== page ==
"They never got them!"
"Curse that Grospierre for his folly!"
"He deserved his fate!"
"Fancy not examining those casks properly!"
But these sallies seemed to amuse Citoyen Bibot exceedingly;
he laughed until his sides ached, and the tears streamed down his
"Nay, nay!" he said at last, "those aristos weren't in the
cart; the driver was not the Scarlet Pimpernel!"
"No! The captain of the guard was that damned Englishman
in disguise, and everyone of his soldiers aristos!"
The crowd this time said nothing: the story certainly savoured
of the supernatural, and though the Republic had abolished God, it had
not quite succeeded in killing the fear of the supernatural in the
hearts of the people. Truly that Englishman must be the devil himself.
The sun was sinking low down in the west. Bibot prepared himself
to close the gates.
"EN AVANT The carts," he said.
Some dozen covered carts were drawn up in a row, ready to
leave town, in order to fetch the produce from the country close by,
for market the next morning. They were mostly well known to Bibot,
as they went through his gate twice every day on their way to and from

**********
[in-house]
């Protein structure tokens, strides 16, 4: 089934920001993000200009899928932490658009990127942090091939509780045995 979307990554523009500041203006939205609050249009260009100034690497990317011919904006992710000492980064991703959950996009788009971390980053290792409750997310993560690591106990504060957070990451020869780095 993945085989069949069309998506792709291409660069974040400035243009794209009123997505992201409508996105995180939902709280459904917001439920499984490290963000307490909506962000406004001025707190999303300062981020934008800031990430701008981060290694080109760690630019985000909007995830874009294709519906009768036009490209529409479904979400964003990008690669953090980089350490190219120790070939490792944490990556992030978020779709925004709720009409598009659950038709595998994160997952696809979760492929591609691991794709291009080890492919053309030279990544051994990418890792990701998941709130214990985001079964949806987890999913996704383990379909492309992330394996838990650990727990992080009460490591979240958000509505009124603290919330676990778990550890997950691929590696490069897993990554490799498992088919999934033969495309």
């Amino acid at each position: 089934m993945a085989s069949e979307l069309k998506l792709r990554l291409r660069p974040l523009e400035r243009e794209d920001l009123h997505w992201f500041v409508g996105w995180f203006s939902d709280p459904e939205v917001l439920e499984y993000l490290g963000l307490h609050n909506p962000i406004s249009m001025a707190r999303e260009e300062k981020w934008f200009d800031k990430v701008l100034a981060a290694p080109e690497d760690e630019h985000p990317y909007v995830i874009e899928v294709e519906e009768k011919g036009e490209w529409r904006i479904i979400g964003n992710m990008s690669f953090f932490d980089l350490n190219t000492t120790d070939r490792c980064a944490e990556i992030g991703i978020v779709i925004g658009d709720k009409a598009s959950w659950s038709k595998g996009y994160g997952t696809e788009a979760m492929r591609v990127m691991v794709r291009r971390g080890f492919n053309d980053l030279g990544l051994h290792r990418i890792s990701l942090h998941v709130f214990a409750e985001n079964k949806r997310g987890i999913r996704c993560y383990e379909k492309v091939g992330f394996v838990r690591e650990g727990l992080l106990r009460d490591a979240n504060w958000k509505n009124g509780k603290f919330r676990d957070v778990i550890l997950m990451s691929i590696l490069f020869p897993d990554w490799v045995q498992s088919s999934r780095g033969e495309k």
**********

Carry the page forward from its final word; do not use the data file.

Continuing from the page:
the town. He spoke to one or two of their drivers--mostly women--and
was at great pains to examine the inside of the carts.
"You never know," he would say, "and I'm not going to be
caught like that fool Grospierre."
The women who drove the carts usually spent their day on the
Place de la Greve, beneath the platform of the guillotine, knitting
and gossiping, whilst they watched the rows of tumbrils arriving with
the victims the Reign of Terror claimed every day. It was great fun
to see the aristos arriving for the reception of Madame la Guillotine,
and the places close by the platform were very much sought after.
Bibot, during the day, had been on duty on the Place. He recognized
most of the old hats, "tricotteuses," as they were called, who
and knitted, whilst head after head fell beneath the knife, and they
themselves got quite bespattered with the blood of those cursed aristos.
"He! la mere!" said Bibot to one of these horrible hags,
"what have you got there?"
He had seen her earlier in the day, with her knitting and the
whip of her cart close beside her. Now she had fastened a row of
curly locks to the whip handle, all colours, from gold to silver, fair
to dark, and she stroked them with her huge, bony fingers as she
laughed at Bibot.
"I made friends with Madame Guillotine's lover," she said with
a coarse laugh, "he cut these off for me from the heads as they rolled
down. He has promised me some more to-morrow, but I don't know if I